De Zwaan Windmill (1761-1965)
Windmill Island, Holland MI
Photographs taken July 6, 2012
De Zwaan, translates as Graceful Bird, is purported to be the “only authentic working Dutch windmill in the United States”. Originally constructed in Krommenie, Noord Holland in 1761, then moved to Vinkel, Noord Brabant in 1889. The windmill was then moved across the Atlantic to Holland Michigan in 1965. Said be 80% original, with 20% of the building elements constructed in Michigan ( such as the brick walls on the lower portion of the structure). Although not working the day I was there, this 250 year old windmill is functional when the winds are strong enough to support turning the blades. And yes, they do mill flour in the windmill and even sell it in their giftshop.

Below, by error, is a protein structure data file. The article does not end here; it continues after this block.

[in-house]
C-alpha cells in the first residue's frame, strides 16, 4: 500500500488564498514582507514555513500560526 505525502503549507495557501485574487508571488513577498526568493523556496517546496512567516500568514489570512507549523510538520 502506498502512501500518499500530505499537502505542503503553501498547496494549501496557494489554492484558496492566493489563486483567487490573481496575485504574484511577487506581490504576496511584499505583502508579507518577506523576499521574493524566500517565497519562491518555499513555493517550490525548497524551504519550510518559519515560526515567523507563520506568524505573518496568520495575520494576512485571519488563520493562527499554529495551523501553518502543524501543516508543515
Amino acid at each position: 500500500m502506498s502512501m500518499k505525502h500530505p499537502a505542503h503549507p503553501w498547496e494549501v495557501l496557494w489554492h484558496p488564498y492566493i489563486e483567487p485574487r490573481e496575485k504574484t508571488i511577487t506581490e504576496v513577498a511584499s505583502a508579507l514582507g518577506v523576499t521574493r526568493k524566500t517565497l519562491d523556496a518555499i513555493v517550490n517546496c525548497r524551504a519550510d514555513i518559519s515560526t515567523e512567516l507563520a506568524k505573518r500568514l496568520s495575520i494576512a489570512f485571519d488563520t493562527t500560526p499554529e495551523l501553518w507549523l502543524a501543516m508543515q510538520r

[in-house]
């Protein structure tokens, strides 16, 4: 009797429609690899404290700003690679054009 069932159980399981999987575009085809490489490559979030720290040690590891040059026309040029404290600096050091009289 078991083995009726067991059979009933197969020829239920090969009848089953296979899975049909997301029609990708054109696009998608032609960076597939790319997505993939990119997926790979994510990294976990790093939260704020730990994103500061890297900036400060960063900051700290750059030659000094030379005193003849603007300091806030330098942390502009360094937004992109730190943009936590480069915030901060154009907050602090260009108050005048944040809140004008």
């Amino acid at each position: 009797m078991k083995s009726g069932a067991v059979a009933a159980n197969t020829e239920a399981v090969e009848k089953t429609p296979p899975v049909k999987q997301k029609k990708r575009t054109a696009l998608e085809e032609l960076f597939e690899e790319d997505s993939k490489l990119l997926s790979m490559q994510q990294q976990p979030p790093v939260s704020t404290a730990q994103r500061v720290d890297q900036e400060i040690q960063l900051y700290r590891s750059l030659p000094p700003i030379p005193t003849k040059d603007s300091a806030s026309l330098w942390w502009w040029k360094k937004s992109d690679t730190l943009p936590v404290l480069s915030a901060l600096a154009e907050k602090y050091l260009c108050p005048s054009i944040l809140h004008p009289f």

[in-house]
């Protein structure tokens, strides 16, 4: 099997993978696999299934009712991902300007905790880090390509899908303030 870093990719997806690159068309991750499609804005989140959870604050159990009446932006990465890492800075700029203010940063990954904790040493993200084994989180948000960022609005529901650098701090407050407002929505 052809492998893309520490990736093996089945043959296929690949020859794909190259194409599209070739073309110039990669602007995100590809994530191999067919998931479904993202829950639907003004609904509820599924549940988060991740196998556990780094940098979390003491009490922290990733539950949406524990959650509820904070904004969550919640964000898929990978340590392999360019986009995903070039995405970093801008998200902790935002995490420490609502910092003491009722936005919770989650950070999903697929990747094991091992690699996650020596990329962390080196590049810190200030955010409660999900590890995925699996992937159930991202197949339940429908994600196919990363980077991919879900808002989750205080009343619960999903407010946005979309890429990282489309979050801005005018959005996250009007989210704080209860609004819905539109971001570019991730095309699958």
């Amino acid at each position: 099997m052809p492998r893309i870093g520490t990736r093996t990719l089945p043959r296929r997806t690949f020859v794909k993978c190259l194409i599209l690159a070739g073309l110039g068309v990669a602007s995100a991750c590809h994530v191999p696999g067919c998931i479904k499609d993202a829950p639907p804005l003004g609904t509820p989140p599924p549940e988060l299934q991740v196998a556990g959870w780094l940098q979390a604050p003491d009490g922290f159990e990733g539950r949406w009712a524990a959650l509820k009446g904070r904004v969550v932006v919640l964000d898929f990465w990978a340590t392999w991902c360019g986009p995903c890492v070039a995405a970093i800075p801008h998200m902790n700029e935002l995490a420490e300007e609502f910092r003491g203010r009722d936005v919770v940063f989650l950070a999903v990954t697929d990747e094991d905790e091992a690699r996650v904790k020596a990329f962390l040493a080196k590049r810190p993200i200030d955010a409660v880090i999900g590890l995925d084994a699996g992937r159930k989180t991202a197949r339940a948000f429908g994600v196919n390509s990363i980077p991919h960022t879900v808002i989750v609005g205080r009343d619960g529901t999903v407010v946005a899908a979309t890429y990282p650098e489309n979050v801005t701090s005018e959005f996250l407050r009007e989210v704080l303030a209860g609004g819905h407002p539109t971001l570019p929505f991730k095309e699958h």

I found the inward corbelled brick wall construction interesting. The doors and windows are installed vertically in the masonry. The thickness of the wall allows this with the stepped brick construction. The windmill overall is 125 feet tall, the height of a 10 story building. The size is deceiving as it stands alone in a field on an island. Once you climb the stairs to the deck height, or look out the windows further up in the windmill, you quickly realize how high up you are.
There is also a small “village” as part of the complex, with a row of buildings in the Dutch style.
Michigan is lucky to have this artifact, as it is the last windmill allowed to be taken out of the Netherlands. With many of the windmills damaged or destroyed in WWII, the Dutch government placed a ban on removing them from the country. There was an exception made for this one windmill, and Prince Bernhard of the Netherlands attended the dedication in Holland, Michigan in 1965.